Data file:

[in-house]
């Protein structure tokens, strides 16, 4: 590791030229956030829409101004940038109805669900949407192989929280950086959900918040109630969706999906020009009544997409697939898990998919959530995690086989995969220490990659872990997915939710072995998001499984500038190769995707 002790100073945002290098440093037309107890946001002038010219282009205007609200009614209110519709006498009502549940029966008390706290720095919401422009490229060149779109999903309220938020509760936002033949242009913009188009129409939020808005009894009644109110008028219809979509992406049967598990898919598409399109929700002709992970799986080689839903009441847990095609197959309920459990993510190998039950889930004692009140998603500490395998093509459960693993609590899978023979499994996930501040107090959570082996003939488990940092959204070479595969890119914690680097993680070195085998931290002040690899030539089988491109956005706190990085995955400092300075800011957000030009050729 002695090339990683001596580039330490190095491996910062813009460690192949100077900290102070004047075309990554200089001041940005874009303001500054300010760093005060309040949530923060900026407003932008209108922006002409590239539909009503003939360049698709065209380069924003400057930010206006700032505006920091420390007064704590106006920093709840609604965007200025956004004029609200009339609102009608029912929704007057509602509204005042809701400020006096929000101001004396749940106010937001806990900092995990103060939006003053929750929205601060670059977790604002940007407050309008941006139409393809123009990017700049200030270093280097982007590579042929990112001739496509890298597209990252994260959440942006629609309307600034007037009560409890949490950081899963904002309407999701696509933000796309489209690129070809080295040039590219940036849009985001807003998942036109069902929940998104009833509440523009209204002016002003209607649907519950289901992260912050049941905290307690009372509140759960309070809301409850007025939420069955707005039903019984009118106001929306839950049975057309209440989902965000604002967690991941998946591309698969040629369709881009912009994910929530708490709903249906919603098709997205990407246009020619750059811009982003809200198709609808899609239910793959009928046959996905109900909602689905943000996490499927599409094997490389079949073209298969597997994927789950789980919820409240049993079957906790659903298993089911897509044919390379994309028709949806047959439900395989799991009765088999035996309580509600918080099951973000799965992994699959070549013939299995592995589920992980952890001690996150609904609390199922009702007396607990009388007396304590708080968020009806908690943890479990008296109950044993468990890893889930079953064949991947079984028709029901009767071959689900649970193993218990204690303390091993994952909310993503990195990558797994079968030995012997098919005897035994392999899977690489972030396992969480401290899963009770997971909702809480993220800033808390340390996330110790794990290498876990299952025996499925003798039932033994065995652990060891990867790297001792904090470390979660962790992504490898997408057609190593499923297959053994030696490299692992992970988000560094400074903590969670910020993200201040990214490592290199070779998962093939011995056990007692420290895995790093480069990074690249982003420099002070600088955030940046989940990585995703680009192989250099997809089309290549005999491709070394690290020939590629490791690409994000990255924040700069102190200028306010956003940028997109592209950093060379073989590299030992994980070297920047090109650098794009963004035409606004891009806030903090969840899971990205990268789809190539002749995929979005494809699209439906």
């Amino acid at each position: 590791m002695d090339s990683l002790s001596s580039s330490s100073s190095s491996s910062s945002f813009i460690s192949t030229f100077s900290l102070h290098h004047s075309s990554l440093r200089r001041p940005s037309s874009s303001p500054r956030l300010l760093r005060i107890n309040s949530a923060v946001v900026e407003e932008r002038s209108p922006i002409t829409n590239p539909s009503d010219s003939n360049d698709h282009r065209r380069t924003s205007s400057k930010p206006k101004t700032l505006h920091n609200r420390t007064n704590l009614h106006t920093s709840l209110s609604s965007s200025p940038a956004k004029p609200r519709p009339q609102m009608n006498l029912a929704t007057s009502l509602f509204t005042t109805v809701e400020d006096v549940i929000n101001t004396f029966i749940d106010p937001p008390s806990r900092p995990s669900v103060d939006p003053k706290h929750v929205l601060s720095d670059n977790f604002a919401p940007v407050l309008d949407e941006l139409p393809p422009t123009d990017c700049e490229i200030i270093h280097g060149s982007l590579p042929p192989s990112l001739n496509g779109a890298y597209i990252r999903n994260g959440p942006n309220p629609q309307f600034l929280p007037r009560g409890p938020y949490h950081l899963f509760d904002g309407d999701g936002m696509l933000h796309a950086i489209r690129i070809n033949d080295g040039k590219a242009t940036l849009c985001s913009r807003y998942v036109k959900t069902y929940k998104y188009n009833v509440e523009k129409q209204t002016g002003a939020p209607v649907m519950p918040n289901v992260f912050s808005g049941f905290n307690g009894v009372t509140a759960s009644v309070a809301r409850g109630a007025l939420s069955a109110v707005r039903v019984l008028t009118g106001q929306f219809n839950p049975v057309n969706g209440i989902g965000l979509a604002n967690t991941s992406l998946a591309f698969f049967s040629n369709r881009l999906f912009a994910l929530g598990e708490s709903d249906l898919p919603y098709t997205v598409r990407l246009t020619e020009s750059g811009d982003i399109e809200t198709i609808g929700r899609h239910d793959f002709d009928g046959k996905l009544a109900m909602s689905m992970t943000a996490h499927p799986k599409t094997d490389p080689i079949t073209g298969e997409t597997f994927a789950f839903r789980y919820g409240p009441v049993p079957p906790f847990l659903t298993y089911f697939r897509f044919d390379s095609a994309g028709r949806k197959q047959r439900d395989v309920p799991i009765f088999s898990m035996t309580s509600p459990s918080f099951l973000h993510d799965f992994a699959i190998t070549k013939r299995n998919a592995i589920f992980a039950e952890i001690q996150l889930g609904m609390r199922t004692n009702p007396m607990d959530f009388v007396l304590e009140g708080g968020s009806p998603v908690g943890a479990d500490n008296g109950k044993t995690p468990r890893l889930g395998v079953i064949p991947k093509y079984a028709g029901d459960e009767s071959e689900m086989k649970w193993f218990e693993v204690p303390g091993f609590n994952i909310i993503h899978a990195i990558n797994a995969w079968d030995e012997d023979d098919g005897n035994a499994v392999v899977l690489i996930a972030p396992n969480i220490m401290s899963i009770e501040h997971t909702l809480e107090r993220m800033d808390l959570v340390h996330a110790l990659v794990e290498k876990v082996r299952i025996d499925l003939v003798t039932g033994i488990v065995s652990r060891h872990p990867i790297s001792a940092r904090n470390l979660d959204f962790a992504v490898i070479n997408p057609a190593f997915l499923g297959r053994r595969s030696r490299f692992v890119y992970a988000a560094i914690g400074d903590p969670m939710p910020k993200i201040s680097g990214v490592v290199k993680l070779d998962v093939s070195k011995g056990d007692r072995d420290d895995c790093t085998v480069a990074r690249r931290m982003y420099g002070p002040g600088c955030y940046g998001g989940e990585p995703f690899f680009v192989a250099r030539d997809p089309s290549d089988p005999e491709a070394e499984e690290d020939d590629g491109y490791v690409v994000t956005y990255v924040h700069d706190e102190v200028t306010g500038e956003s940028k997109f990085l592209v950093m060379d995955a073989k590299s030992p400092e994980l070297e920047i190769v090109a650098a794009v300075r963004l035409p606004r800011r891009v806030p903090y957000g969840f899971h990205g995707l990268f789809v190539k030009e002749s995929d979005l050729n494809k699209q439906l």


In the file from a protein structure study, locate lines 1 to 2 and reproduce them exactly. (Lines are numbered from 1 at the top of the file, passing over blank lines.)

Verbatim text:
[in-house]
């Protein structure tokens, strides 16, 4: 590791030229956030829409101004940038109805669900949407192989929280950086959900918040109630969706999906020009009544997409697939898990998919959530995690086989995969220490990659872990997915939710072995998001499984500038190769995707 002790100073945002290098440093037309107890946001002038010219282009205007609200009614209110519709006498009502549940029966008390706290720095919401422009490229060149779109999903309220938020509760936002033949242009913009188009129409939020808005009894009644109110008028219809979509992406049967598990898919598409399109929700002709992970799986080689839903009441847990095609197959309920459990993510190998039950889930004692009140998603500490395998093509459960693993609590899978023979499994996930501040107090959570082996003939488990940092959204070479595969890119914690680097993680070195085998931290002040690899030539089988491109956005706190990085995955400092300075800011957000030009050729 002695090339990683001596580039330490190095491996910062813009460690192949100077900290102070004047075309990554200089001041940005874009303001500054300010760093005060309040949530923060900026407003932008209108922006002409590239539909009503003939360049698709065209380069924003400057930010206006700032505006920091420390007064704590106006920093709840609604965007200025956004004029609200009339609102009608029912929704007057509602509204005042809701400020006096929000101001004396749940106010937001806990900092995990103060939006003053929750929205601060670059977790604002940007407050309008941006139409393809123009990017700049200030270093280097982007590579042929990112001739496509890298597209990252994260959440942006629609309307600034007037009560409890949490950081899963904002309407999701696509933000796309489209690129070809080295040039590219940036849009985001807003998942036109069902929940998104009833509440523009209204002016002003209607649907519950289901992260912050049941905290307690009372509140759960309070809301409850007025939420069955707005039903019984009118106001929306839950049975057309209440989902965000604002967690991941998946591309698969040629369709881009912009994910929530708490709903249906919603098709997205990407246009020619750059811009982003809200198709609808899609239910793959009928046959996905109900909602689905943000996490499927599409094997490389079949073209298969597997994927789950789980919820409240049993079957906790659903298993089911897509044919390379994309028709949806047959439900395989799991009765088999035996309580509600918080099951973000799965992994699959070549013939299995592995589920992980952890001690996150609904609390199922009702007396607990009388007396304590708080968020009806908690943890479990008296109950044993468990890893889930079953064949991947079984028709029901009767071959689900649970193993218990204690303390091993994952909310993503990195990558797994079968030995012997098919005897035994392999899977690489972030396992969480401290899963009770997971909702809480993220800033808390340390996330110790794990290498876990299952025996499925003798039932033994065995652990060891990867790297001792904090470390979660962790992504490898997408057609190593499923297959053994030696490299692992992970988000560094400074903590969670910020993200201040990214490592290199070779998962093939011995056990007692420290895995790093480069990074690249982003420099002070600088955030940046989940990585995703680009192989250099997809089309290549005999491709070394690290020939590629490791690409994000990255924040700069102190200028306010956003940028997109592209950093060379073989590299030992994980070297920047090109650098794009963004035409606004891009806030903090969840899971990205990268789809190539002749995929979005494809699209439906």